How VR training creates a competitive advantage

Virtual reality is becoming an increasingly common and effective tool for training in more industries than you may think. The medical and science faculties at leading universities have implemented VR training into their curriculum. Boeing and Emirates have been using flight simulators to train pilots for years. There are virtual training applications in on-site construction training.

PwC and Forbes have both concluded that VR will play a more significant role in the future of work and training. This is primarily because ‘learning by doing’ is 4 times as efficient as traditional e-learning methods. Companies need to capitalise on this VR boom. If not, they will lose their competitive advantage because of ineffective training methods.

Practical Applications For VR Training

We all been asked by a medical questionnaire if we plan to operate heavy machinery soon after our procedure. This is because power tools and industrial machinery are inherently dangerous. VR training increases trainee confidence and lowers risks of injury. For instance, VR training for truck and forklift operator scenarios are commonplace today.

VR training solutions can place trainees in a virtual room with a detailed 3D model of anything from a heart-transplant patient to a Rolls Royce jet engine. The applications for effective iterative training are vast. By this token, there are military and astronaut training applications for VR, headed up by Lockheed Martin and PaleBlue respectively. Trainees tackle no gravity or combat scenarios with no actual risk.

VR training applications for pilots have existed for many years. They are more becoming effective and efficient as VR matures as a technology.

VR Training Will Become Vital In Many Industries

With so many businesses already using VR training because of its proven effectiveness, the technology will soon be common in the many industries. In the not-so-distant future, VR will no longer be seen as a nice to have, but a need to have. It is becoming an essential asset in a business toolkit. And just like a business might invest in payroll software or set aside specific funds for operational expenses, VR will undoubtedly become its own line-item in a budget and for an excellent reason.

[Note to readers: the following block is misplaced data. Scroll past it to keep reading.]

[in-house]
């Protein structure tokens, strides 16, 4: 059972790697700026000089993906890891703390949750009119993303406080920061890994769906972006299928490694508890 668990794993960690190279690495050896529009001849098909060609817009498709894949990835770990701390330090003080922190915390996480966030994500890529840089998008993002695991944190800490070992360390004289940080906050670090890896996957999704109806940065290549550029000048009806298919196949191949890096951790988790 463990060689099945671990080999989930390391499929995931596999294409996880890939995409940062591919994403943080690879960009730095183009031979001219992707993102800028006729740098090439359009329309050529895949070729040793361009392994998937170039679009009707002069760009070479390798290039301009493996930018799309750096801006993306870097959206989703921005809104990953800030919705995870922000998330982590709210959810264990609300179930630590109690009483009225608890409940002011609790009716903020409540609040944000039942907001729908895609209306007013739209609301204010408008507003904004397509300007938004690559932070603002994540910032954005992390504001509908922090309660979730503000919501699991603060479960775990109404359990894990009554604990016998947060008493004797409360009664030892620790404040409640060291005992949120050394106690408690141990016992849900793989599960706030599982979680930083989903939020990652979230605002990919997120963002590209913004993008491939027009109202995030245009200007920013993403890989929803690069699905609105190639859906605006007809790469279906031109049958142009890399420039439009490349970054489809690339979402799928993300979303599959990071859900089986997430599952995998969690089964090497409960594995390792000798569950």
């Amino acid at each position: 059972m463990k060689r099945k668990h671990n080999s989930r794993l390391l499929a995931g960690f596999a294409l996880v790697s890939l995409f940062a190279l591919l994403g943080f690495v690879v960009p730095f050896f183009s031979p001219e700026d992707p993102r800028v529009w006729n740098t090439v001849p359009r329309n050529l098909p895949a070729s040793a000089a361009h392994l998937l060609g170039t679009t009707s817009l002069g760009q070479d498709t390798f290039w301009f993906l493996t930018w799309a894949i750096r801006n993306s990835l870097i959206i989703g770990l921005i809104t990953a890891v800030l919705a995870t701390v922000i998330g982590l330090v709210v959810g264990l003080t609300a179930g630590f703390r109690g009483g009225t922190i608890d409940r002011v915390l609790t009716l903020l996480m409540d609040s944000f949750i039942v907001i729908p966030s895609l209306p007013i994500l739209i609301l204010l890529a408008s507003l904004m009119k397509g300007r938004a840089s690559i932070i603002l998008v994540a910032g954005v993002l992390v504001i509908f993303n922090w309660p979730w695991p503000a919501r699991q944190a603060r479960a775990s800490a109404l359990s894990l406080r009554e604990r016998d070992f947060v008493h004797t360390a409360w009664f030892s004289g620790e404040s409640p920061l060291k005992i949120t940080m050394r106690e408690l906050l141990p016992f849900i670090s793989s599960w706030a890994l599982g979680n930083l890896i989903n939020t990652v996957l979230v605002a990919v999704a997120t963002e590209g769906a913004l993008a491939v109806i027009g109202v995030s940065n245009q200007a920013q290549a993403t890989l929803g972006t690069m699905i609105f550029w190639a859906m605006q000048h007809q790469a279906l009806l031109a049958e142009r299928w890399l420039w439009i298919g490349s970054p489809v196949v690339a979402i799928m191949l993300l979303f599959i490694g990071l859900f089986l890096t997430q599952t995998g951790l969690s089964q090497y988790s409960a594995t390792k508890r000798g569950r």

The VR Market Continues To Grow

Statista predicts that the VR global market size will more than double in the next three years, from shifting from less than $5 billion, to over $12 billion. Almost 70% of VR applications are in development for industrial applications. This shows that the adoption of VR is not exclusively for gaming and entertainment. It is also useful in areas within specific industries that require a boost in productivity, enhanced business capabilities, and safety.

Our Practice Makes Perfect VR training report found that over 60% of the decision makers across industry that we interviewed believe VR will give them a competitive advantage due to its ability to create a more active learning and training environment characterised by better efficiency, productivity, and safety.

Statista predicts that the VR industry will experience massive growth outside of gaming and entertainment in the next three years. It will start to be adopted in many industries.

Businesses Not Exploring VR Will Get Left Behind

The physical world and trainee risk tolerances force many businesses to train in environments that can only simulate a fraction of the real risks and hazards of a real job site. VR pushes exercises to the precipice of realism, taking the trainee through mental and emotional challenges, as well as exposing them to hazardous threats and actions.

Highly skilled employees are vital in industry. They should also be aware of the risks of the job before they start. This is vital for creating a competitive advantage. VR allows you to try and try again. The immediate feedback means that you can always hit the reset button, and continue to hone your skills.

Immersive technology has the power to engage and delight your users.